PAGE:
Bob McAndrews, who turned 77 this past November, loves to run up mountains.
He has run up 14,115-foot Pikes Peak literally hundreds of times. Often he’ll hitch-hike down and some of the stories he tells about the tourists who drove him down would make your knees shake.
He’s run the Pikes Peak Marathon and Ascent 24 times, winning his age group 11 of those times. He has set a number of age group records, one of which still stands.
Bob ran up Mount Washington, one of the toughest climbing events in running, coming in second in his age group. After the age of 60 he posted age group wins on Pikes Peak, La Luz Ascent in Albuquerque, the Vail Hill Climb and Turquoise Lake in Leadville. He’s raced internationally and successfully competed with the world’s best mountain runners.
At 77 he continues to run local races often beating the winners in age groups much younger than him.
Bob has become a mountain running legend.
I’ve known Bob for a long time, ever since my second year in college. And, over the years we’ve shared many a trail and a few races along the way. During his fastest years I shied away from training with Bob (unless he was injured or recovering from some debilitating effort) because his pace and intensity would almost inevitably take me too far out of my body’s comfort zone, leading to injury, occasionally, or more commonly, exhaustion.
But these were small prices to pay for our long talks ranging from world events to the impact of culture on running performance to the latest odd-ball running regimen currently in vogue.
Sometimes our conversations veered to personal or business problems and Bob, with insight and compassion, was a ready listener and thoughtful adviser.
The only topic I studiously avoided was racing. From our very first runs I learned, painfully, that any mention of a past or future race would send our pace skyward and I would soon be in deep oxygen debt while Bob effortlessly continued his racing saga or strategy.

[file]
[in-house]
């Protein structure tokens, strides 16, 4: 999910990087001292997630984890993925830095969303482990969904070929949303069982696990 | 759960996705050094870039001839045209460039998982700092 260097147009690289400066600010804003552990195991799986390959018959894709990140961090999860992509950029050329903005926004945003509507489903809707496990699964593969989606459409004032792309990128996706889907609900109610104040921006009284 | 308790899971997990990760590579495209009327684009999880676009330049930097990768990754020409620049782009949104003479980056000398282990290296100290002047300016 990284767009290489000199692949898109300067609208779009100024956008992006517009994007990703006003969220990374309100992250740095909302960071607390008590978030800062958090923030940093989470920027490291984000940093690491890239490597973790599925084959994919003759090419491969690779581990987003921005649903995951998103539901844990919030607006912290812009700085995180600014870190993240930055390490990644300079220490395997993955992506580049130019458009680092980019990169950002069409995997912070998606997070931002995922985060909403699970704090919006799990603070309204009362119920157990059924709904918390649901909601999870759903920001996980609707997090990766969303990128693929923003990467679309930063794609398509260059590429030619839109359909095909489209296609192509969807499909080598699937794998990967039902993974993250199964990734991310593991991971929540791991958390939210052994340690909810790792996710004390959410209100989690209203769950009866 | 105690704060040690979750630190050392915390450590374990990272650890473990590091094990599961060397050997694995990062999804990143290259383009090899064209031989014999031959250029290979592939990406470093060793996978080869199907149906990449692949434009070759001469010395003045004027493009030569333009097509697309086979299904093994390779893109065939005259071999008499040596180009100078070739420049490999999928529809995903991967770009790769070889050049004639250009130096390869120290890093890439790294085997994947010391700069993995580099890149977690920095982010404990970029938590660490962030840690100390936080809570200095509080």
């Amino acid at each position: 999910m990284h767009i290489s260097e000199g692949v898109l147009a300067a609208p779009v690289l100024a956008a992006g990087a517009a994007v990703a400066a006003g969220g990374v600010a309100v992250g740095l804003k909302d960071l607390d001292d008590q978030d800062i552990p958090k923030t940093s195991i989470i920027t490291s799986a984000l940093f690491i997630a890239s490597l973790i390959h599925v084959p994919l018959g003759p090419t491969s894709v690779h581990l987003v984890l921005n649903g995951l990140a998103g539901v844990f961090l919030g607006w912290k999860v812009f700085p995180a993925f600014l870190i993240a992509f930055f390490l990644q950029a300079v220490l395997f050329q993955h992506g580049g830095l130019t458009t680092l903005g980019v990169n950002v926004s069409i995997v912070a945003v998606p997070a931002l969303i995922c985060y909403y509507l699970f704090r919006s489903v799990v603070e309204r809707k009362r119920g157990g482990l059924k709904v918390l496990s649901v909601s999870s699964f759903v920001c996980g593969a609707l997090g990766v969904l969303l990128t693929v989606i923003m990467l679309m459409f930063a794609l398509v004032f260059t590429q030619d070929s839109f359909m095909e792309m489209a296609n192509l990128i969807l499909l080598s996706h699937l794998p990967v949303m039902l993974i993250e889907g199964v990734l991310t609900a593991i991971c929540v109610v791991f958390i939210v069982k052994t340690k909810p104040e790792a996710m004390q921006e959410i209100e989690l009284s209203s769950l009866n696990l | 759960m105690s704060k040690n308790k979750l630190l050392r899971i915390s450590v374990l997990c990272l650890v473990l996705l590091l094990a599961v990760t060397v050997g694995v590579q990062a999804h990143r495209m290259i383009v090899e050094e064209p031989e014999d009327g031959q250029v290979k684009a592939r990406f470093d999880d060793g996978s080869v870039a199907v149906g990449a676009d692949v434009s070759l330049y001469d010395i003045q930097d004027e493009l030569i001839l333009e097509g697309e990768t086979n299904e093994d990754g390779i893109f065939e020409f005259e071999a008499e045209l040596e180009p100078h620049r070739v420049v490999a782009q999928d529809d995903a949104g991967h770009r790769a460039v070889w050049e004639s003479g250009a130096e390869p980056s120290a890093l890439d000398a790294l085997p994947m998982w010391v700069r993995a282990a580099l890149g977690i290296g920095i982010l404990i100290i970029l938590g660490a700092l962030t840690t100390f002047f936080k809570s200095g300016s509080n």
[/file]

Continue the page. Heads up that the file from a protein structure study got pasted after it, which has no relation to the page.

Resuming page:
What has made Bob an inspiring friend, not only for me but for a host of local and regional runners, is that he’s a real runner. He’s not just someone who runs. He’s a student of the sport. He can talk intelligently and at length about atrial fibrillation, which has slowed him down, V02 max and what you need to do to increase your lactate threshold. He’s an expert on injury and recovering, which he does spectacularly well.
It’s a real privilege to bring you our conversation on many of these topics on the inaugural edition of The Age Stronger Show.
I hope you find it as enjoyable to listen to as it was to record.
Your comments and feedback are not only welcome and important but are vital in order to make the show better.
Please take a moment (it would be a huge help) and share what you liked most about the show and if you have some encouraging suggestions for improvement, I’d like to hear those too.
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Below you’ll see an outline of some of the topics we covered and some of the resources mentioned.
Show Notes & Resources
Victor Frankel, Man’s Search for Meaning
History of running at the University of Colorado at Colorado Springs
Culture, sports and running
Tarahumara runners in Mexico
Running and autoethnography
Running, aging, Joseph Campbell and the hero’s journey
Becoming a mountain runner
Dealing with the loss of speed and competitiveness
As an older athlete dealing with injuries and illness
How Bob’s training has changed as he’s gotten older
Bob’s weekly training schedule
The importance of speedwork.
The Pikes Peak Road Runner’s Winter Series, using it to get fit
Thoughts about mortality
The role of running in staying intellectually alive
The effect of having a physiological dependency on running
Running and culture. The Kenyans, Japanese, Spanish, Italian and U.S. running
How Japanese corporate sponsorship helps older runners
How the Pikes Peak Marathon needs to change to accommodate older runners
Peakus Interruptus, quitting at the top
Why he switched to Hoka running shoes
Legacy as a runner
Bob’s running journals and how he uses them
The other dreaded “C” word
Recapturing lost fitness
Times he’d like to run and things that can upset the best laid plans
Running the Pikes Peak Marathon Ascent at age 80
How you are your own experiment
Training plans and milestones for upcoming races
Cross-training, strength training. How much he exercises per day
Still running at 90?
How he feels right now
Younger running friends
Enough said. Time to get out for a run